Anne Truitt - 20th Century & Contemporary Art Evening Sale New York Tuesday, November 15, 2022 | Phillips

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  • "Truitt’s basic idiom, the upright wall or column transformed into an utterly nonfunctional presence, a physical object whose every aspect (its color, dimensions, surface, depth, front, back, and sides) is designed to produce a quandary as to the nature of its presence as an experiential thing."
    —Anne M. Wagner

    In Anne Truitt’s seminal Dryads from 1971-1975, the artist confronts us with four seemingly monochromatic pillars made of painted wood. Each is named for a season—black for winter, pink for spring, green for summer and orange for autumn—together symbolizing the cyclical nature of our year, ranging from coolest to warmest in hue. 

     

    One of the last in the series made in 1975, Autumn Dyrad is, like its sister works, reminiscent of a tree standing in nature, at once intimidating and inviting. Upon closer inspection, the autumnal colors of deep orange and dark mauve morph into seemingly different hues as one’s eyes move from top to bottom, emphasizing the illusion of solid color and its ability to “disturb the boundaries between image and object, thing and event.”i Simultaneously employing a Minimalist form and a daring palette, Truitt’s Autumn Dryad reflects the artist’s deep connection to color and nature’s elements. The Dryad series truly embodies Truitt’s sculptural practice at its peak, through their interrogation of a three-dimensional form’s ability to express a deeper meaning than what meets the eye.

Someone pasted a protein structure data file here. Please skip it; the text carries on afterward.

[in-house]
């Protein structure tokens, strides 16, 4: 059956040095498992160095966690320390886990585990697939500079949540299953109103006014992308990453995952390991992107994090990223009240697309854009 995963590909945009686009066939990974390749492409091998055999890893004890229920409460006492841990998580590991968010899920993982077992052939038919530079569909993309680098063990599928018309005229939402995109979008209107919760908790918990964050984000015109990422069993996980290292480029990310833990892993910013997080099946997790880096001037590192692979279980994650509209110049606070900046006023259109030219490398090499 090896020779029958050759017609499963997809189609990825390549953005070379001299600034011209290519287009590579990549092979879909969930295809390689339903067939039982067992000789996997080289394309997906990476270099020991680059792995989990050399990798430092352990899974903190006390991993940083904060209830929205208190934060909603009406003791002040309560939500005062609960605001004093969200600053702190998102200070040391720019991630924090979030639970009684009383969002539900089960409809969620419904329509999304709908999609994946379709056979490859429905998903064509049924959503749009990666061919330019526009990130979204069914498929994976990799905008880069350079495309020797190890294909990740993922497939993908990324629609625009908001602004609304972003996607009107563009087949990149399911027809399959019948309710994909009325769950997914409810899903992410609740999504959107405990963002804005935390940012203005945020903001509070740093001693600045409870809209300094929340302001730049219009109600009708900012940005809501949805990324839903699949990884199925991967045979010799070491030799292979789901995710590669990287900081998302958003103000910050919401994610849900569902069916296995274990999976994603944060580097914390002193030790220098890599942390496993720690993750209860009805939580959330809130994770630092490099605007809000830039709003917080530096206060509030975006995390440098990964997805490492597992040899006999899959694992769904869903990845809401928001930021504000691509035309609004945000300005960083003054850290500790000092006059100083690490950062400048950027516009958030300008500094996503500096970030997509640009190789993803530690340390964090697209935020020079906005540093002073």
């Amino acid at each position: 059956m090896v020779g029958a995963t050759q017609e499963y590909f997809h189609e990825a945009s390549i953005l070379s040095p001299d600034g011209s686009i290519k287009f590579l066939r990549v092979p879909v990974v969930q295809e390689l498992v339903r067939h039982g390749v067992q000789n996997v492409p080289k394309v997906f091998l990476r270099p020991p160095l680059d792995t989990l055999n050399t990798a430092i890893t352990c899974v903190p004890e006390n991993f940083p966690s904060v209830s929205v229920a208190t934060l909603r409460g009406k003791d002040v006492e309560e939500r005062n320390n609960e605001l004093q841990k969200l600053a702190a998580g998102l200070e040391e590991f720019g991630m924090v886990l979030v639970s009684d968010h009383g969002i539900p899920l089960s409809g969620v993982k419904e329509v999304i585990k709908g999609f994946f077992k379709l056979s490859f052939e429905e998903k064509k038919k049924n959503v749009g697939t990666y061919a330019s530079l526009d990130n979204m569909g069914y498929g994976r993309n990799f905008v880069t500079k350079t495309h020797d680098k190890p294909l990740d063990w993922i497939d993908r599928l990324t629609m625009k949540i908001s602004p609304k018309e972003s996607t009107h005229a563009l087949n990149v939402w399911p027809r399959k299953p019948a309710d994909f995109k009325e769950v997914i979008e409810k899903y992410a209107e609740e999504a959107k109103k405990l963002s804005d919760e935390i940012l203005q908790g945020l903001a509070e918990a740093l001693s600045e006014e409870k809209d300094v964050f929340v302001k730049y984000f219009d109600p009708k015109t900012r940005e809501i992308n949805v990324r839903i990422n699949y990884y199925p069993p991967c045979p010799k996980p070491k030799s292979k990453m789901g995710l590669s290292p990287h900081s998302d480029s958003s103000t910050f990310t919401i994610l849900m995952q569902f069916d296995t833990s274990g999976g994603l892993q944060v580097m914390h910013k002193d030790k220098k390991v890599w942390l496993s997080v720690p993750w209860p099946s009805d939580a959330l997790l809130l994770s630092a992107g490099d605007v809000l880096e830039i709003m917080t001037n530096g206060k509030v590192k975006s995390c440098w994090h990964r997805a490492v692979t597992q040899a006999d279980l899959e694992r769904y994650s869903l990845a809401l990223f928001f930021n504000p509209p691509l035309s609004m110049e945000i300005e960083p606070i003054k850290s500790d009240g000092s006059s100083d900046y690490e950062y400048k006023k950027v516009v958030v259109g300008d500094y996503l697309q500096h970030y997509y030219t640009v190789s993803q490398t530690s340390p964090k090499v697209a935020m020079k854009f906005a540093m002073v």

A colorful minimalist 

     

    Suggesting a departure from the industrial traditions of Minimalism and its leading male artists such as Donald Judd and Carl Andre, Autumn Dryad is made not of steel or aluminum, but of wood and acrylic paint. Through her methodical process, Truitt explored the notions of interiority and form by painting, sanding, and repainting layers of acrylic onto her wooden surfaces to achieve their unique sheen and hue. This technique and choice of materials along with her use of vivid, primary colors distinguished her from her contemporaries and reflected her effort to evoke human emotions. Opting for seasonal colors of saturated orange and rich purple, the two tones seem to blend into one another at their juncture points, creating an endless stream of varying intensities. Through light and shadow, the Dryad recreates the feeling of being in nature, reflecting the light of the interior space it inhabits in the same way our eyes adjust to the changing time of day. Truitt’s sculptures expertly use color to transform “the constancy of structure so very strikingly that it seems to offer a primer on what hue can do.” The result emphasizes and elevates the abstract nature of both the pillar and the natural world it represents.ii

     

    Anne Truitt’s four Dryads exhibited at the Hirshhorn Museum and Sculpture Garden, Smithsonian Institution, Washington, D.C. in 2009–2010. Image: © www.annetruitt.org/The Bridgeman Art Library, Artwork: © Estate of Anne Truitt/The Bridgeman Art Library